The great thing about the stock market is that you can buy stocks from many companies and sell them when you wish. The stock market works in the same way as a flea market. People go to the flea market to check out all of its vendors. The stock market serves as a marketplace for different companies. People can buy and sell stock from many different companies in the stock market. Each company sells its stock at different prices. Stockholders look at the stock market until they find the best prices. The stock market also gives stockholders the freedom to sell stock after it makes a profit. For instance, if someone buys a stock for one dollar and the stock value rises to ten dollars, then that person can sell it to another person for a nine dollar profit. In other words, the stockholder who bought one stock for one dollar made an extra nine dollars by selling it. People who trade in the stock market use online tools and programs to help them monitor how the market in general is moving, as well as how individual companies are doing.
Ever since the New York Stock Exchange began in 1792, the United States has had a stock market. Early stockbrokers looked to Europe for a model to build their system on and decided to base it on the system of Spain. This was largely due to the fact that the U.S. dollar's value had been based on the value of the Spanish real. The real was the Spanish silver dollar and was divided into eight parts. This evolved from the method of counting on the hands, similar to the decimal system. The difference was that the decimal system used the thumbs as part of the number while this other system used the thumbs to denote the total of the four fingers. Therefore, a person would count to four on one hand and then use the thumb to indicate a total while they counted on the other hand. Two thumbs equaled eight. The real could be broken into two, four or eight parts, giving birth to the term pieces of eight. So when the U.S. stock market began, they based the stock values on one-eighth fractions.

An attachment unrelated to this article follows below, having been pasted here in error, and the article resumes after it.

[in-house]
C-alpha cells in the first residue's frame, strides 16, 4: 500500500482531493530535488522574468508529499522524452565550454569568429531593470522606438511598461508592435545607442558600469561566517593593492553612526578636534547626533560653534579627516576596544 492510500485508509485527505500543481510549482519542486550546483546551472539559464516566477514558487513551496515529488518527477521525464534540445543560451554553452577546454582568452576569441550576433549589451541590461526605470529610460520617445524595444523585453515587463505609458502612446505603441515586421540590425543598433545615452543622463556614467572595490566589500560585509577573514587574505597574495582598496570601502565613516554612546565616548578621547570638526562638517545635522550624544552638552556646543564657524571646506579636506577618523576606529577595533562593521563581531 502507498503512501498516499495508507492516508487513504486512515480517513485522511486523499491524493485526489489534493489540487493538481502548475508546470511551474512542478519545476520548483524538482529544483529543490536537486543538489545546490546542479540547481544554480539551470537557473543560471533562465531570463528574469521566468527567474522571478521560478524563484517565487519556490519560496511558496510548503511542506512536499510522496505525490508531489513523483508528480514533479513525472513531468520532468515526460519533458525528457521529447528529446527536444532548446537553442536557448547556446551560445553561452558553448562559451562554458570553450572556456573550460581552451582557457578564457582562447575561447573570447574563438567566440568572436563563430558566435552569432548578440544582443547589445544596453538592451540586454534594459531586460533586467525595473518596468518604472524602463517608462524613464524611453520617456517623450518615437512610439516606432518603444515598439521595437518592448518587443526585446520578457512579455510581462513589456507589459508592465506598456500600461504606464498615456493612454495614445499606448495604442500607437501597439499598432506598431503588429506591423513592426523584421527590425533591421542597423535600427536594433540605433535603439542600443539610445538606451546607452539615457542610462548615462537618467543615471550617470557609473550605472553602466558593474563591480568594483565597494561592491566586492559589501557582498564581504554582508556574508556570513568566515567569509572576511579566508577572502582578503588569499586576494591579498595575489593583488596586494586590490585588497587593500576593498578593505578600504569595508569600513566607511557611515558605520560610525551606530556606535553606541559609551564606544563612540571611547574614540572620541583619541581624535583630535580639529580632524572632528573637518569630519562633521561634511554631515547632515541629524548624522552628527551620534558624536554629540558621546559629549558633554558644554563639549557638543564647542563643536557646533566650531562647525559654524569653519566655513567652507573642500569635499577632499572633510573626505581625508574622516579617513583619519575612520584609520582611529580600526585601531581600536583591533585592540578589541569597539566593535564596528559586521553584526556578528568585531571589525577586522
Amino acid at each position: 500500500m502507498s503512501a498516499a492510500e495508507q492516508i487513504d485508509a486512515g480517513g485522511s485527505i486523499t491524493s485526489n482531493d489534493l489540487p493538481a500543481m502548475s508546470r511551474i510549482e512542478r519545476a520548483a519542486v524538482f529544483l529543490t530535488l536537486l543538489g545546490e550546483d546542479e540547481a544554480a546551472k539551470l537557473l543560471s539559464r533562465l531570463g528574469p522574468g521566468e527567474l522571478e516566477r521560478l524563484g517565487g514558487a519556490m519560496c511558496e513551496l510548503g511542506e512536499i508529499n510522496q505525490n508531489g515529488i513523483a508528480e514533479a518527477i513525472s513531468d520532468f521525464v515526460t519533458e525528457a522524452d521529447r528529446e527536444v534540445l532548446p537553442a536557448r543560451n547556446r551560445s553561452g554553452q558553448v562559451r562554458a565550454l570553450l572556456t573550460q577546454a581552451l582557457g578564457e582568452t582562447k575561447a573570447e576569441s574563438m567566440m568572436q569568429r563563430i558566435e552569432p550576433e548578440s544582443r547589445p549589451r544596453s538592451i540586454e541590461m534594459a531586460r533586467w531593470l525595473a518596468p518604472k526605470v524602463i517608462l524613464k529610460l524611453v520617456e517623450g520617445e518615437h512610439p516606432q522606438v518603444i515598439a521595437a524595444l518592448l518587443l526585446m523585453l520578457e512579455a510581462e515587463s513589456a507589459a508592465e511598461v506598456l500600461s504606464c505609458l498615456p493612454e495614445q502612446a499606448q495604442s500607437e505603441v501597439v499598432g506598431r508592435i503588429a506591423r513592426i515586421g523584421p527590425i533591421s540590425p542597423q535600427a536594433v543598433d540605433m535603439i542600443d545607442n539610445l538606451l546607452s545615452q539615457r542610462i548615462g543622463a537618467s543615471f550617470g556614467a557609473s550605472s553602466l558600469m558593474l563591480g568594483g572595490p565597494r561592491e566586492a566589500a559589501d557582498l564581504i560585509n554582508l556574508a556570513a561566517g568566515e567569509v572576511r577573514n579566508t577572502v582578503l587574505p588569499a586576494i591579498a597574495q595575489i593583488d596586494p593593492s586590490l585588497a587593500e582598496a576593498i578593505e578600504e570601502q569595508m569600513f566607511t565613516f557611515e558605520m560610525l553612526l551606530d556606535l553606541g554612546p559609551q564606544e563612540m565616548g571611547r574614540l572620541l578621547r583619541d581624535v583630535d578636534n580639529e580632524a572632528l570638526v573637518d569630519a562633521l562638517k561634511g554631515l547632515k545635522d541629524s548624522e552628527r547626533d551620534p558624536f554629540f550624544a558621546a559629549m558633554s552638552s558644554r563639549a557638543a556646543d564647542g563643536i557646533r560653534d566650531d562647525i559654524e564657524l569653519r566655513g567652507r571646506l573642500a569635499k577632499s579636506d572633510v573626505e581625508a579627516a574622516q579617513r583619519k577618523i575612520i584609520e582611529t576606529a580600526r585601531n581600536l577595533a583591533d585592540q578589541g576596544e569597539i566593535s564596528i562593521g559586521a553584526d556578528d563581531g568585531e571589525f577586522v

The problem with using fractions is that it has to be translated to match the rest of our decimal-based economy. For example, do you know how many shares of stock at 4 and 3/8 's you can purchase for $4,375? You probably need a few moments with a calculator to realize that $4,375 will buy you 1,000 shares but it would have been fairly obvious in decimal form (4.375). In 1997, the Common Cents Stock Pricing Act was signed to simplify the stock market by converting the fractions to decimal. This decimalization of the stock market began in August 2000. Besides simplifying the market, decimalization has dramatically changed how the stock market functions.